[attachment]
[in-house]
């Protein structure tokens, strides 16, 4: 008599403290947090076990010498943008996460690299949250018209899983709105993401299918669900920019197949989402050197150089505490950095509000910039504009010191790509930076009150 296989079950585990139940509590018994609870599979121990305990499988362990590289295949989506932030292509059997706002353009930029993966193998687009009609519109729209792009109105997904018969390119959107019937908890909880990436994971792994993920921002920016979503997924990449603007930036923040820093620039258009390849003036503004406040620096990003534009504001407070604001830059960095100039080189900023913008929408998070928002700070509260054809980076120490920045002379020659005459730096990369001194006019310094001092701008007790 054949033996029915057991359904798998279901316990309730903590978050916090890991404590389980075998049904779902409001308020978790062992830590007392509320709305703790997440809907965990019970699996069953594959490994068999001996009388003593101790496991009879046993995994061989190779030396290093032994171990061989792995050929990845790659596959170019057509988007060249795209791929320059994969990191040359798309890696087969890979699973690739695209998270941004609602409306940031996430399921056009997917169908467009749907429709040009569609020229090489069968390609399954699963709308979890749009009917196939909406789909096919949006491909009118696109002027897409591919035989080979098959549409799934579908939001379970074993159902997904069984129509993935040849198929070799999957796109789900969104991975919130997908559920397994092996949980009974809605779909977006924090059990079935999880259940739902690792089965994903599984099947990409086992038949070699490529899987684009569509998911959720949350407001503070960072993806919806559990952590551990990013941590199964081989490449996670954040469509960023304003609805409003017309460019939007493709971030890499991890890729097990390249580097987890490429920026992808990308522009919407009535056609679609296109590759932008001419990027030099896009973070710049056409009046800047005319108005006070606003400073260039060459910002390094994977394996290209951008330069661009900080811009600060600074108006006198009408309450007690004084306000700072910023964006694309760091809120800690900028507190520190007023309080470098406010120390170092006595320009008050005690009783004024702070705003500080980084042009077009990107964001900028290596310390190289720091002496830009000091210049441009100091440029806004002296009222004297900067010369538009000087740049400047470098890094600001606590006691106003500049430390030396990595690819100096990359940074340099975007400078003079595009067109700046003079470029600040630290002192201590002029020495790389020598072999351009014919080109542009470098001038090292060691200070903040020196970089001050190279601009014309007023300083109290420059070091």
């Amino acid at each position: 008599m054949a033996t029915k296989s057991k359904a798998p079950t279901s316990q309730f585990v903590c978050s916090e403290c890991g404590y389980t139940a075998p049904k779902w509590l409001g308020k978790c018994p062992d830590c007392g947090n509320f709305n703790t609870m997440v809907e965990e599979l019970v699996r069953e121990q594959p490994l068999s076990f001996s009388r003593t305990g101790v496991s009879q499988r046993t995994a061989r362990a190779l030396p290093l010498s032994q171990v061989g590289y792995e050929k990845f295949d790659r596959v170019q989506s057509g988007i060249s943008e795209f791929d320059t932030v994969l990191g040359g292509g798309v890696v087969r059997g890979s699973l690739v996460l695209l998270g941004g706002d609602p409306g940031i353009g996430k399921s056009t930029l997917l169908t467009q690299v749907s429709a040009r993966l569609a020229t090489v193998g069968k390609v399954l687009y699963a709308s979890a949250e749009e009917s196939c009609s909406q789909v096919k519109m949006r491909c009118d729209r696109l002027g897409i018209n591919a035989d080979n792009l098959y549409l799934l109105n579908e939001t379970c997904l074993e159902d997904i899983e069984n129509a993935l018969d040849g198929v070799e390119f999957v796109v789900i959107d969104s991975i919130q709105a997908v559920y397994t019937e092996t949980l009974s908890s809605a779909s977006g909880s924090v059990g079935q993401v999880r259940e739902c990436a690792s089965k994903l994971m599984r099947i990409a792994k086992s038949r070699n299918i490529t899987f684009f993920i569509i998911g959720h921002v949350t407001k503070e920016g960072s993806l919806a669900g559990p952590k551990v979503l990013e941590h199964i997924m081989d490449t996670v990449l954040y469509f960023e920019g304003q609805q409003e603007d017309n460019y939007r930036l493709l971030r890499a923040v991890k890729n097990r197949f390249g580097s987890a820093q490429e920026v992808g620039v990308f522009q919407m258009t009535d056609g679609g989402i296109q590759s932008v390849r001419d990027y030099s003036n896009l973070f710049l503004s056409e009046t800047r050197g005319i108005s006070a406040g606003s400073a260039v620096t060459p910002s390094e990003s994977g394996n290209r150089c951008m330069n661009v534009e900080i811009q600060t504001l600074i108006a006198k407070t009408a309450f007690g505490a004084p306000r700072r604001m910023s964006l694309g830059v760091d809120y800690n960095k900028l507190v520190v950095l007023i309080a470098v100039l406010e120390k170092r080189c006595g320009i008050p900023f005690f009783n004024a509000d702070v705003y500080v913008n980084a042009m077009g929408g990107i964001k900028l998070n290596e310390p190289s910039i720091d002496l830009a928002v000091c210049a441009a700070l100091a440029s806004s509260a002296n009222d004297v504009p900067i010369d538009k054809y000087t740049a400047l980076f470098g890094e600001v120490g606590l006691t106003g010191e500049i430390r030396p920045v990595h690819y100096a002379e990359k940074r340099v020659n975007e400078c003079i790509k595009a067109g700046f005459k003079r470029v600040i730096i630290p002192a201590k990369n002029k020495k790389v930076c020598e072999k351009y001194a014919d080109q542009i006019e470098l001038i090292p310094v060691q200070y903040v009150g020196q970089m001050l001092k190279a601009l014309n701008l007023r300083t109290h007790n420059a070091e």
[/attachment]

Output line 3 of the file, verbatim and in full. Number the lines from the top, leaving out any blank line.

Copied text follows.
């Amino acid at each position: 008599m054949a033996t029915k296989s057991k359904a798998p079950t279901s316990q309730f585990v903590c978050s916090e403290c890991g404590y389980t139940a075998p049904k779902w509590l409001g308020k978790c018994p062992d830590c007392g947090n509320f709305n703790t609870m997440v809907e965990e599979l019970v699996r069953e121990q594959p490994l068999s076990f001996s009388r003593t305990g101790v496991s009879q499988r046993t995994a061989r362990a190779l030396p290093l010498s032994q171990v061989g590289y792995e050929k990845f295949d790659r596959v170019q989506s057509g988007i060249s943008e795209f791929d320059t932030v994969l990191g040359g292509g798309v890696v087969r059997g890979s699973l690739v996460l695209l998270g941004g706002d609602p409306g940031i353009g996430k399921s056009t930029l997917l169908t467009q690299v749907s429709a040009r993966l569609a020229t090489v193998g069968k390609v399954l687009y699963a709308s979890a949250e749009e009917s196939c009609s909406q789909v096919k519109m949006r491909c009118d729209r696109l002027g897409i018209n591919a035989d080979n792009l098959y549409l799934l109105n579908e939001t379970c997904l074993e159902d997904i899983e069984n129509a993935l018969d040849g198929v070799e390119f999957v796109v789900i959107d969104s991975i919130q709105a997908v559920y397994t019937e092996t949980l009974s908890s809605a779909s977006g909880s924090v059990g079935q993401v999880r259940e739902c990436a690792s089965k994903l994971m599984r099947i990409a792994k086992s038949r070699n299918i490529t899987f684009f993920i569509i998911g959720h921002v949350t407001k503070e920016g960072s993806l919806a669900g559990p952590k551990v979503l990013e941590h199964i997924m081989d490449t996670v990449l954040y469509f960023e920019g304003q609805q409003e603007d017309n460019y939007r930036l493709l971030r890499a923040v991890k890729n097990r197949f390249g580097s987890a820093q490429e920026v992808g620039v990308f522009q919407m258009t009535d056609g679609g989402i296109q590759s932008v390849r001419d990027y030099s003036n896009l973070f710049l503004s056409e009046t800047r050197g005319i108005s006070a406040g606003s400073a260039v620096t060459p910002s390094e990003s994977g394996n290209r150089c951008m330069n661009v534009e900080i811009q600060t504001l600074i108006a006198k407070t009408a309450f007690g505490a004084p306000r700072r604001m910023s964006l694309g830059v760091d809120y800690n960095k900028l507190v520190v950095l007023i309080a470098v100039l406010e120390k170092r080189c006595g320009i008050p900023f005690f009783n004024a509000d702070v705003y500080v913008n980084a042009m077009g929408g990107i964001k900028l998070n290596e310390p190289s910039i720091d002496l830009a928002v000091c210049a441009a700070l100091a440029s806004s509260a002296n009222d004297v504009p900067i010369d538009k054809y000087t740049a400047l980076f470098g890094e600001v120490g606590l006691t106003g010191e500049i430390r030396p920045v990595h690819y100096a002379e990359k940074r340099v020659n975007e400078c003079i790509k595009a067109g700046f005459k003079r470029v600040i730096i630290p002192a201590k990369n002029k020495k790389v930076c020598e072999k351009y001194a014919d080109q542009i006019e470098l001038i090292p310094v060691q200070y903040v009150g020196q970089m001050l001092k190279a601009l014309n701008l007023r300083t109290h007790n420059a070091e």